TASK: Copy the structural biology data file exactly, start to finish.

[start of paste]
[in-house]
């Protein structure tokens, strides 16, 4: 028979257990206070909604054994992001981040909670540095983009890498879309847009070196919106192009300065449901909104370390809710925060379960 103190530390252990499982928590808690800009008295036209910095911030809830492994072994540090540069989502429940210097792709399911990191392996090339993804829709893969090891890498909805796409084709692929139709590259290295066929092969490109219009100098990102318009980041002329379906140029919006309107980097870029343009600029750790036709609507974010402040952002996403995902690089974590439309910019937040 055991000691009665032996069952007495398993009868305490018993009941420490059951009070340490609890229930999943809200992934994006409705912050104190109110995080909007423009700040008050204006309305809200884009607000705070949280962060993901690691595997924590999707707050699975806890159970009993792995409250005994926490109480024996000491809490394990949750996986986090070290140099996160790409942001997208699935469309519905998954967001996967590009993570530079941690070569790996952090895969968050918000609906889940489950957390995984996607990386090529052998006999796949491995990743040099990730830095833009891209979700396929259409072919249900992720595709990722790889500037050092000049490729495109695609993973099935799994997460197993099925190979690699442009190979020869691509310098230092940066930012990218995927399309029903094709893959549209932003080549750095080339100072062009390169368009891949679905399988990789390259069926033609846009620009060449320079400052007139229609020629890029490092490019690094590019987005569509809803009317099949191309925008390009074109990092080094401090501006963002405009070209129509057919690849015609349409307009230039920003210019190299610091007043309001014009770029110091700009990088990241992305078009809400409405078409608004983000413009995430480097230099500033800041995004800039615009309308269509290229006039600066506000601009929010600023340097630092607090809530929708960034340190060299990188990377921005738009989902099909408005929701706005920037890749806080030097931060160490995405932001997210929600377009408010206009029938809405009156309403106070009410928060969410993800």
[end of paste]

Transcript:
[in-house]
């Protein structure tokens, strides 16, 4: 028979257990206070909604054994992001981040909670540095983009890498879309847009070196919106192009300065449901909104370390809710925060379960 103190530390252990499982928590808690800009008295036209910095911030809830492994072994540090540069989502429940210097792709399911990191392996090339993804829709893969090891890498909805796409084709692929139709590259290295066929092969490109219009100098990102318009980041002329379906140029919006309107980097870029343009600029750790036709609507974010402040952002996403995902690089974590439309910019937040 055991000691009665032996069952007495398993009868305490018993009941420490059951009070340490609890229930999943809200992934994006409705912050104190109110995080909007423009700040008050204006309305809200884009607000705070949280962060993901690691595997924590999707707050699975806890159970009993792995409250005994926490109480024996000491809490394990949750996986986090070290140099996160790409942001997208699935469309519905998954967001996967590009993570530079941690070569790996952090895969968050918000609906889940489950957390995984996607990386090529052998006999796949491995990743040099990730830095833009891209979700396929259409072919249900992720595709990722790889500037050092000049490729495109695609993973099935799994997460197993099925190979690699442009190979020869691509310098230092940066930012990218995927399309029903094709893959549209932003080549750095080339100072062009390169368009891949679905399988990789390259069926033609846009620009060449320079400052007139229609020629890029490092490019690094590019987005569509809803009317099949191309925008390009074109990092080094401090501006963002405009070209129509057919690849015609349409307009230039920003210019190299610091007043309001014009770029110091700009990088990241992305078009809400409405078409608004983000413009995430480097230099500033800041995004800039615009309308269509290229006039600066506000601009929010600023340097630092607090809530929708960034340190060299990188990377921005738009989902099909408005929701706005920037890749806080030097931060160490995405932001997210929600377009408010206009029938809405009156309403106070009410928060969410993800």